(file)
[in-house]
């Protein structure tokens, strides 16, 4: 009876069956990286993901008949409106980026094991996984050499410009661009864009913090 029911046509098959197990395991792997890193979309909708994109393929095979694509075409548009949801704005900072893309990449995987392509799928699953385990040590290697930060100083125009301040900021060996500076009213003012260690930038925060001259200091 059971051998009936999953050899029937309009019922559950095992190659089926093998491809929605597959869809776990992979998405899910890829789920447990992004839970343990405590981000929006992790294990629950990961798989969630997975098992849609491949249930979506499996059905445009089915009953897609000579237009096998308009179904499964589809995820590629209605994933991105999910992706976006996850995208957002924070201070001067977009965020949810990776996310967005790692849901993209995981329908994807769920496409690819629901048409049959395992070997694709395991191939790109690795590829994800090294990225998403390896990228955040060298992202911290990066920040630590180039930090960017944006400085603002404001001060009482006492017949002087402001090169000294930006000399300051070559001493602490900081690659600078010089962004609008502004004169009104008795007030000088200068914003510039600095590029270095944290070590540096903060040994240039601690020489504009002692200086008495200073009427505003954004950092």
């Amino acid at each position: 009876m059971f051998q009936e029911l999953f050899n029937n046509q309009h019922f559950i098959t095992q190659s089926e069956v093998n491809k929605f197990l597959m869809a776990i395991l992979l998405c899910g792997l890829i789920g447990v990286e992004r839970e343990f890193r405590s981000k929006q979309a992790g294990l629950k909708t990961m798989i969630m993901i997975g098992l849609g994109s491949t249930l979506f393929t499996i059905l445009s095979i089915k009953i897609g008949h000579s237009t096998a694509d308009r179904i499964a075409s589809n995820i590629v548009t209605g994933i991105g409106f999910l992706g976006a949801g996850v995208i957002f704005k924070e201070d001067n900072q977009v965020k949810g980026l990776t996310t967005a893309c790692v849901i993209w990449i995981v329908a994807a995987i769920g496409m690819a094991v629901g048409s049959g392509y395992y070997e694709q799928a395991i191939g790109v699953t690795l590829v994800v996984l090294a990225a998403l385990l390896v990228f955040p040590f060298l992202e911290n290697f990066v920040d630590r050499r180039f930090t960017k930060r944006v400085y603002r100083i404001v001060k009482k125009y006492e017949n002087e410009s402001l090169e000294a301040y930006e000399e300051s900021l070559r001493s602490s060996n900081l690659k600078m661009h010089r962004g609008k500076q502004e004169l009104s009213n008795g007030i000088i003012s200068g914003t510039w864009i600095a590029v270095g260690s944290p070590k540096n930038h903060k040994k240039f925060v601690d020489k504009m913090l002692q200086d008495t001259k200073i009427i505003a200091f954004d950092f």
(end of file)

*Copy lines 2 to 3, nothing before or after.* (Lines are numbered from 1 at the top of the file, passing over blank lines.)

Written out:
């Protein structure tokens, strides 16, 4: 009876069956990286993901008949409106980026094991996984050499410009661009864009913090 029911046509098959197990395991792997890193979309909708994109393929095979694509075409548009949801704005900072893309990449995987392509799928699953385990040590290697930060100083125009301040900021060996500076009213003012260690930038925060001259200091 059971051998009936999953050899029937309009019922559950095992190659089926093998491809929605597959869809776990992979998405899910890829789920447990992004839970343990405590981000929006992790294990629950990961798989969630997975098992849609491949249930979506499996059905445009089915009953897609000579237009096998308009179904499964589809995820590629209605994933991105999910992706976006996850995208957002924070201070001067977009965020949810990776996310967005790692849901993209995981329908994807769920496409690819629901048409049959395992070997694709395991191939790109690795590829994800090294990225998403390896990228955040060298992202911290990066920040630590180039930090960017944006400085603002404001001060009482006492017949002087402001090169000294930006000399300051070559001493602490900081690659600078010089962004609008502004004169009104008795007030000088200068914003510039600095590029270095944290070590540096903060040994240039601690020489504009002692200086008495200073009427505003954004950092």
């Amino acid at each position: 009876m059971f051998q009936e029911l999953f050899n029937n046509q309009h019922f559950i098959t095992q190659s089926e069956v093998n491809k929605f197990l597959m869809a776990i395991l992979l998405c899910g792997l890829i789920g447990v990286e992004r839970e343990f890193r405590s981000k929006q979309a992790g294990l629950k909708t990961m798989i969630m993901i997975g098992l849609g994109s491949t249930l979506f393929t499996i059905l445009s095979i089915k009953i897609g008949h000579s237009t096998a694509d308009r179904i499964a075409s589809n995820i590629v548009t209605g994933i991105g409106f999910l992706g976006a949801g996850v995208i957002f704005k924070e201070d001067n900072q977009v965020k949810g980026l990776t996310t967005a893309c790692v849901i993209w990449i995981v329908a994807a995987i769920g496409m690819a094991v629901g048409s049959g392509y395992y070997e694709q799928a395991i191939g790109v699953t690795l590829v994800v996984l090294a990225a998403l385990l390896v990228f955040p040590f060298l992202e911290n290697f990066v920040d630590r050499r180039f930090t960017k930060r944006v400085y603002r100083i404001v001060k009482k125009y006492e017949n002087e410009s402001l090169e000294a301040y930006e000399e300051s900021l070559r001493s602490s060996n900081l690659k600078m661009h010089r962004g609008k500076q502004e004169l009104s009213n008795g007030i000088i003012s200068g914003t510039w864009i600095a590029v270095g260690s944290p070590k540096n930038h903060k040994k240039f925060v601690d020489k504009m913090l002692q200086d008495t001259k200073i009427i505003a200091f954004d950092f």